Sure, the insurance follows the car. Most insurance companies are national anyway, so it shouldn't matter in which state you drive.
If the vehicle is out of state for an extended period, such as while going to college, the insurance company should be informed. In most states, if you establish a residence or take a job you have to have your vehicle registered in that state within 30 or 90 days and the insurance company should be notified.
IF:The motorcycle is properly registered and insured in Florida ANDThe insurance does not limit where the machine may be used (some Policies can do this to lower rates) YESThe insurance is valid.
If the car you are driving is insured then you are not driving without insurance.
You must either have a driver's license or be insured under a licensed driver's insurance. If you are a minor, your parents can add you to their car insurance.
i have no ideah(:])
In the state of Florida mope riders are not required to have Personal Injury Protection insurance. However, the state does recommend being well insured.
The SR-22 is a form your insurance provider fills out for you so you can present it to the DOT as proof you are insured to get a drivers license.
Yes, but you should check the instant online auto insurance websites to see if they are licensed.
The VEHICLE that you are driving must be properly insured.
Surplus Lines Insurance is insurance that is not written through the admitted market. The insurance companies that are approved to write Surplus Lines business are not considered "admitted" or "licensed" by the states. The insured is not covered by the state Guarantee fund which means that if a surplus lines insurer becomes insolvent; the insured has no recourse in the event of a claim.
If you are caught driving an un-insured car: YES
Depends on the state laws. Typically driver insurance coverage is extended to any driver of the vehicle insured. Insurance covers the vehicle and any legally licensed driver with permission to operate the vehicle.
If you Dad is a licensed Insurance Agent, I'm sure he could sell you a policy. If your thinking of trying to trick or defraud the Insurance company. Property has to be insured by the owner and can be easily verified online.
In some states yes and in others no. Without knowing your state I can not say but call your insurance company.
Yes, If you are not an insured under the definitions and terms of the owners insurance policy then you "can" be ticketed. Whether you will be ticketed depends on whether the attending officer checks his computer to see if you are in fact an insured driver or not.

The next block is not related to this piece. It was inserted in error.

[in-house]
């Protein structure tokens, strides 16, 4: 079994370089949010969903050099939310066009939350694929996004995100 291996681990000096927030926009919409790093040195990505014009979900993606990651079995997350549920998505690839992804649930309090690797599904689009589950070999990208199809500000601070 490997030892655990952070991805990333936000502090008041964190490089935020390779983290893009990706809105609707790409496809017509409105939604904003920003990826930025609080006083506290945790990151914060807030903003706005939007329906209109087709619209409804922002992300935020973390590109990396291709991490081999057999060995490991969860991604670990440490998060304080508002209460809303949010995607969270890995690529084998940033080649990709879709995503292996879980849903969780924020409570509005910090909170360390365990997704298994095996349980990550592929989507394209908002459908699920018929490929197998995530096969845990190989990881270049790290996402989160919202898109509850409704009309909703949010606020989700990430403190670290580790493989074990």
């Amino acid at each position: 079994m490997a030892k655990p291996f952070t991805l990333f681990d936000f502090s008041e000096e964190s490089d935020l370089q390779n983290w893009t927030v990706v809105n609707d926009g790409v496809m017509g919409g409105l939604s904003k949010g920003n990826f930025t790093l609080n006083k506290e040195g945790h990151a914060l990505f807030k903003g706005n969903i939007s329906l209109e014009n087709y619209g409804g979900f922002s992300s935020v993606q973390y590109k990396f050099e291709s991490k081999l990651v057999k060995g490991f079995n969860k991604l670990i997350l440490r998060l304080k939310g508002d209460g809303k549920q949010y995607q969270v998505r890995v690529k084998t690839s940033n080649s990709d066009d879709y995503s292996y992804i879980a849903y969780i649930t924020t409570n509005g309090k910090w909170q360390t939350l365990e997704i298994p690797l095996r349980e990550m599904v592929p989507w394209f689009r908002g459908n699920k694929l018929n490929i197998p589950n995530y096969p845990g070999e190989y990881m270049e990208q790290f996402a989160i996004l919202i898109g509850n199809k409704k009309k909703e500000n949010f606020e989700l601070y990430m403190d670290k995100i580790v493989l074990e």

Yes. It is the vehicle that is being insured, NOT the owner. The owner's license status is irrelevant.
the insurance of the owners car would have to be liable. basically, your not gonna get sh*t cus driving with no license or insurance automatically makes you at fault--regardless of who really in all actuality was. DONT DRIVE WITH NO INSURANCE.
You will get a ticket for these violations but if you bring them with you to court and they show that you were licensed and insured on the date of the accident, these charges will be dismissed.
A company that is fully insured goes to an insurance company and buys insurance. A company that is self insured does not buy insurance and plans to pay any claims out of the companies "pockets". For instance, if you own a home but choose not to buy home insurance, you are self insured if you should have a fire.
You have insurance.
The rules and laws of insurance vary from state to state but generally speaking it is the automobile that is insured not the driver. So if your friend allows you to drive her insured car and you are involved in an accident you are covered under her policy(((IF her insurance policy does not stipulate restrictions banning unlicensed drivers from operating the vehicle))) in which case her insurance may not cover damages done to her vehicle or injuries to the unlicensed driver.
You must be licensed to drive, or have a permit and a licensed driver with you. Otherwise, there are legal consequences for that driver. The insurance company may not pay for any damages depending on the policy.
Your car is not insured unless you purchase insurance for it.
We need to know what he's insured for. If he's insured to drive the car, then yes. If he's insured with life insurance, then no. But normally it's the car that carries the insurance.
It is important to understand the insurance policy that is purchased on a drivers car. The only way that an uninsured driver is covered in an insured car is id the owner of the car has that in their policy.
Co-InsuredThe "Co-Insured" is another person or entity that is also covered under your insurance policy.